William Phipps, original voice of Prince Charming, dies at 96

Actor William Phipps, who starred in sci-fi films of the 1950s and voiced Prince Charming in 1950s “Cinderella”, has passed away. He was 96.

Phipps’ friend and author Tom Weaver announced the news, adding that Phipps had been battling lung cancer, which was complicated by pneumonia, reports variety.com.

The actor died on June 1 at UCLA Medical Center in Santa Monica, California.

Phipps had originall studies accounting and planned to pursue it as a career while continuing what was then an acting hobby on the side.

In 1941, Phipps decided to forgo his EIU studies and moved to California to pursue his acting dream.

He later enlisted in the Navy after his brother Jack was shot down over the South Pacific, serving as a radioman aboard six ships between 1942 and 1945. After his discharge, he returned to Hollywood and used the G.I. Bill (officially the servicemen’s Readjustment Act of 1944, the bill was created to help veterans of World War II) to enroll at the Actors Lab.

Walt Disney himself heard Phipps’ audition for the voice role of Prince Charming, and Phipps said he spent two hours one afternoon in January 1949 recording his lines after Disney gave him the role.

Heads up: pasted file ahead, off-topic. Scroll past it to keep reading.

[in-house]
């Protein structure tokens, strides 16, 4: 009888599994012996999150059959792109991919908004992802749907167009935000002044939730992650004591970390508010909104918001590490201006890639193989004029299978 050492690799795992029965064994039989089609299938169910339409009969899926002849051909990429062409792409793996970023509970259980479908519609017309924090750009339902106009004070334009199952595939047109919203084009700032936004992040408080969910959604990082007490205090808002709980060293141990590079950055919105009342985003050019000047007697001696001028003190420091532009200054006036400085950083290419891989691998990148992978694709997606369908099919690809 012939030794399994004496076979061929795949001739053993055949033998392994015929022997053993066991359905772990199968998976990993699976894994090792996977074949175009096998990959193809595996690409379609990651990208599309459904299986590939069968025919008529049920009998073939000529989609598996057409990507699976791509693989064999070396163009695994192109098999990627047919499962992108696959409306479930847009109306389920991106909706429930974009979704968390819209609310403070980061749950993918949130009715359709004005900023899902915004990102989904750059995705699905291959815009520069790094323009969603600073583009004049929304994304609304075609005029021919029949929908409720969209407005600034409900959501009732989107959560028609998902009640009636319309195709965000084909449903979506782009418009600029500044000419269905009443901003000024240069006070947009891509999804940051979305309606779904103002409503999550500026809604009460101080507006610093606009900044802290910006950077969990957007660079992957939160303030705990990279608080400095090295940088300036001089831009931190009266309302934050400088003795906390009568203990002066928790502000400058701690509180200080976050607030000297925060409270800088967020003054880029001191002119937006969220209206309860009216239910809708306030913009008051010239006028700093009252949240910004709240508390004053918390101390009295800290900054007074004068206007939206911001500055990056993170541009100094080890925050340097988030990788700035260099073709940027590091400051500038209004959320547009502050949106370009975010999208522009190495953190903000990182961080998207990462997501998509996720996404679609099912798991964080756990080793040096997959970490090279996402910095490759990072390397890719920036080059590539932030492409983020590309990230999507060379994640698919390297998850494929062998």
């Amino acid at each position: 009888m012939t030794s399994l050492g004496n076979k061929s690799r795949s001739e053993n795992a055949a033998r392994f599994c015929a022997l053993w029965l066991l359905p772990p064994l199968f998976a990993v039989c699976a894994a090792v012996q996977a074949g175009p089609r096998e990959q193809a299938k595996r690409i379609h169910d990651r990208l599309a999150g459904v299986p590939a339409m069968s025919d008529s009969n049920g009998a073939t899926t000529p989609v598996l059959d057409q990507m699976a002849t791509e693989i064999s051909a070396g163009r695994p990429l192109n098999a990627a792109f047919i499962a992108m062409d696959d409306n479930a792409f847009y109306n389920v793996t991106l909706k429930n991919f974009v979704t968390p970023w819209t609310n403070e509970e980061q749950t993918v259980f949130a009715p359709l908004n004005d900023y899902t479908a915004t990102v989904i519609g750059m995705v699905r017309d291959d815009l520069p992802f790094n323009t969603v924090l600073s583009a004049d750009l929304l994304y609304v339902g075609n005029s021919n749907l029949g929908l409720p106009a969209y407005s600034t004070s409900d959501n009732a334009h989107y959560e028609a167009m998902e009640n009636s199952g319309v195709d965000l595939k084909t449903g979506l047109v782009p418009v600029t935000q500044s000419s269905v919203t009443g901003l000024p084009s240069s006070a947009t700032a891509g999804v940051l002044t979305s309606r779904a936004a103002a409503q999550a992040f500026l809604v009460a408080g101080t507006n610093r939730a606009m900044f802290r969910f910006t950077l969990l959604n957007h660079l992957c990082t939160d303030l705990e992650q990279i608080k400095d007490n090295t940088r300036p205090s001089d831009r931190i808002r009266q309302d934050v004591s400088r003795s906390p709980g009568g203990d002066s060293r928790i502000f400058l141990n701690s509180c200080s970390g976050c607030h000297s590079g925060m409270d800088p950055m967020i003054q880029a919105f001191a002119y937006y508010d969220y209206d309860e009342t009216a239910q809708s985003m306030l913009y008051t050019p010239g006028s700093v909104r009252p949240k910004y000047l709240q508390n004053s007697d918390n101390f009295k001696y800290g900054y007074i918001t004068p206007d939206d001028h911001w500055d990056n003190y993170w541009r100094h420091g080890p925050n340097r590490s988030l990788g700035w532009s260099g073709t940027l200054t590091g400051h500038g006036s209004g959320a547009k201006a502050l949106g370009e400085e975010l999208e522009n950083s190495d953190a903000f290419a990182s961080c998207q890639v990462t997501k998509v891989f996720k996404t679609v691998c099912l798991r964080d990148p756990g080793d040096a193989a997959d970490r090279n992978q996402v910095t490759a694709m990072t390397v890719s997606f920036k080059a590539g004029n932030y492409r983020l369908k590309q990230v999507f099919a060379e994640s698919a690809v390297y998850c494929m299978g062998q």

According to Phipps, he was paid $100 for the work.

During the film’s promotional frame, Disney offered young women the chance to meet the voice behind Prince Charming in a nationwide contest. For the meeting, Phipps was outfitted with a white tie, tails and a top hat, and met the lucky winner in front of a live audience on the stage of the Pantages during a coast-to-coast radio broadcast of Art Linkletter’s show.

According to Phipps, “They gave me (I think) $100 pocket money and a limousine and a driver so we could go anywhere we wanted. We went to Ciro’s and the Mocambo, which were the two most famous places on the Sunset Strip at the time, and we went to the Trocadero, too.

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